The pandemic compels us all to pursue economic recovery and development that recognises the connections between resilient people and a healthy planet. COVID-19 has brought global economies to halt. Entire industries have closed, travel has stopped and people around the world stayed home, but it also gave our environment a moment to breathe. CO2 emissions dropped 2.6Gt (4 – 8%) representing the largest drop in human history. Our behaviour impacts our planet. Choosing a greener path forward, difficult as it may be, is in our long-term socio-economic interest.
MEDA’s response to the pandemic is part of a much larger plan to support marginalized populations to build resilience to risk, including risks associated with climate change and biodiversity collapse. In Jordan, Tanzania, and Ukraine, MEDA’s Green Innovation Grants support entrepreneurs pursuing a more green and inclusive path. These grants encourage the adoption of green technologies and practices such as organic farming, solar powered irrigation and water heating, wastewater management, and use of personal protective equipment to create safer workspaces.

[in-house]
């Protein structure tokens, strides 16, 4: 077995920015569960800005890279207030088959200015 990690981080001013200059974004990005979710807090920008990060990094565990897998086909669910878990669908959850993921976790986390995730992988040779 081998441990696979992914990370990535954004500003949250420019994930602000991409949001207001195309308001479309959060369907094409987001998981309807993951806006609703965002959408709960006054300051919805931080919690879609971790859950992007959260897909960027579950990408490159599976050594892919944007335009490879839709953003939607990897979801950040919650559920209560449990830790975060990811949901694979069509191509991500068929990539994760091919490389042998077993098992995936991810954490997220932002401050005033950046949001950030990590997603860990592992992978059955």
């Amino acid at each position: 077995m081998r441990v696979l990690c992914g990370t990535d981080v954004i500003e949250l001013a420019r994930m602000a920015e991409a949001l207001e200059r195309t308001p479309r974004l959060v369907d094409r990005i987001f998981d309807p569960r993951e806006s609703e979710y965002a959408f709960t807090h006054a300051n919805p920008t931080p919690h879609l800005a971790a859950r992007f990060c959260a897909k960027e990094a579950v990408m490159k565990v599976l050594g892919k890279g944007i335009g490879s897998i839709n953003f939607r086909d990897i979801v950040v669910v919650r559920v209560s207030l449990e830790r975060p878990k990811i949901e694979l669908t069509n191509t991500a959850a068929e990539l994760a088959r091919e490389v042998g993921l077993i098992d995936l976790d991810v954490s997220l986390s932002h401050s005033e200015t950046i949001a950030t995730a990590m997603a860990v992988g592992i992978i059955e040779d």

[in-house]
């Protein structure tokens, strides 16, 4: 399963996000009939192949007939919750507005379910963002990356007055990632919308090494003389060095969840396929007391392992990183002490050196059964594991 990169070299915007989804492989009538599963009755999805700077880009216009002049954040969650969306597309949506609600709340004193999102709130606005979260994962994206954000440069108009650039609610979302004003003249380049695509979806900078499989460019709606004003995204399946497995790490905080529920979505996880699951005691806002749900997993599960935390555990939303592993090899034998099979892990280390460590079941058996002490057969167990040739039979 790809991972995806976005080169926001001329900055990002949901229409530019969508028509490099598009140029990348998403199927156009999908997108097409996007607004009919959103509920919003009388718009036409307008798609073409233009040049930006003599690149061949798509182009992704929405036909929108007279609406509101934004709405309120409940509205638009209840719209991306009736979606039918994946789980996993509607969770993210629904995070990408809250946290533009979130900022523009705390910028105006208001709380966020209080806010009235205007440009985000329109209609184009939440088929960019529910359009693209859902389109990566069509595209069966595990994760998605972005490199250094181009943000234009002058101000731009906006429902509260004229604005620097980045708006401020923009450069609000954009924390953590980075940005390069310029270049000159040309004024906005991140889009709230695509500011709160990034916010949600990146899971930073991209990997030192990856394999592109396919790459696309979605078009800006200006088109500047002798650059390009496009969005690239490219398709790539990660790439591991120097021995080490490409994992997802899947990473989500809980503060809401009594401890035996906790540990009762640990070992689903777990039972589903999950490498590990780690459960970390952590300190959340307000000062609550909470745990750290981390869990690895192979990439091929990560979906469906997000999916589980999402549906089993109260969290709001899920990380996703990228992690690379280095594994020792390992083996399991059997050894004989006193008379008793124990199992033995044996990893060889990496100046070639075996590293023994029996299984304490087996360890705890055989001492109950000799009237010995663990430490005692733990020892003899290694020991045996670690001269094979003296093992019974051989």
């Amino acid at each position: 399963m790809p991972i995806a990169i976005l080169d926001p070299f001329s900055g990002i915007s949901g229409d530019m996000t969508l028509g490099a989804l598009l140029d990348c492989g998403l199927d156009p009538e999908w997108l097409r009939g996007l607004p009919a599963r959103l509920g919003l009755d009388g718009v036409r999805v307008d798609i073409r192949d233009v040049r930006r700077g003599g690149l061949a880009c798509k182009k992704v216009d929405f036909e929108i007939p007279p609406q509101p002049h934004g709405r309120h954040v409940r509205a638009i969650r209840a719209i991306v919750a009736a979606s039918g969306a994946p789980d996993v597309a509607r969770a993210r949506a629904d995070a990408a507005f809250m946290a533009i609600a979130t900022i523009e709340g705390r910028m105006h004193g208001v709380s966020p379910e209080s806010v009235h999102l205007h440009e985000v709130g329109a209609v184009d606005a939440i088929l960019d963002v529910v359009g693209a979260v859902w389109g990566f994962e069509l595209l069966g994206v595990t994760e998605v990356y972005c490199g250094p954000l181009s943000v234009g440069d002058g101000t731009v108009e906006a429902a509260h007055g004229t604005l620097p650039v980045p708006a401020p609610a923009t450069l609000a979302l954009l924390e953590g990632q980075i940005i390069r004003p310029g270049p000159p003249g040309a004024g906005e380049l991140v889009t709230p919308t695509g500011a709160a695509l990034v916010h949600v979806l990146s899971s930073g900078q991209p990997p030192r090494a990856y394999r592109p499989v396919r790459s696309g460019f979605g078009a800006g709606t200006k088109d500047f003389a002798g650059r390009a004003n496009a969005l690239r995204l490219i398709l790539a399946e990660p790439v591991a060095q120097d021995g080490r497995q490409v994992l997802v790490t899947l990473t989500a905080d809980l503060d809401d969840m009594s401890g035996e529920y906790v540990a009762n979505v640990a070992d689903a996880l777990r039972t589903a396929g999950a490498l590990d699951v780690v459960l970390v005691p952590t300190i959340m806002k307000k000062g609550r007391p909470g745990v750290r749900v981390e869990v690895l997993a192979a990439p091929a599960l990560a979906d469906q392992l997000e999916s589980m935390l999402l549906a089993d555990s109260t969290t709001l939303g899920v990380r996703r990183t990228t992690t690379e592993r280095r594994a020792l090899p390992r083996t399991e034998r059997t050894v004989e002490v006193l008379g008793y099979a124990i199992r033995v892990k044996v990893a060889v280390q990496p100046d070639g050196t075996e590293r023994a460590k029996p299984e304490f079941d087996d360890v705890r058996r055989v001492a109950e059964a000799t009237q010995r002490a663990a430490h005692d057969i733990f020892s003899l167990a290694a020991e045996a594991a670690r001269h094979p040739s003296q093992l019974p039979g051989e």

Our work is informed by the Green Economy Principles and our own Environment and Climate Change policy, framework and strategic plan. Together they give us the tools to pursue a, “thriving economy that delivers the linked economic, social and environmental outcomes,” which are of vital importance to MEDA’s work in agri-food systems and to global achievement of the SDGs.
#3: Push for Inclusive Private Sector Recovery and Growth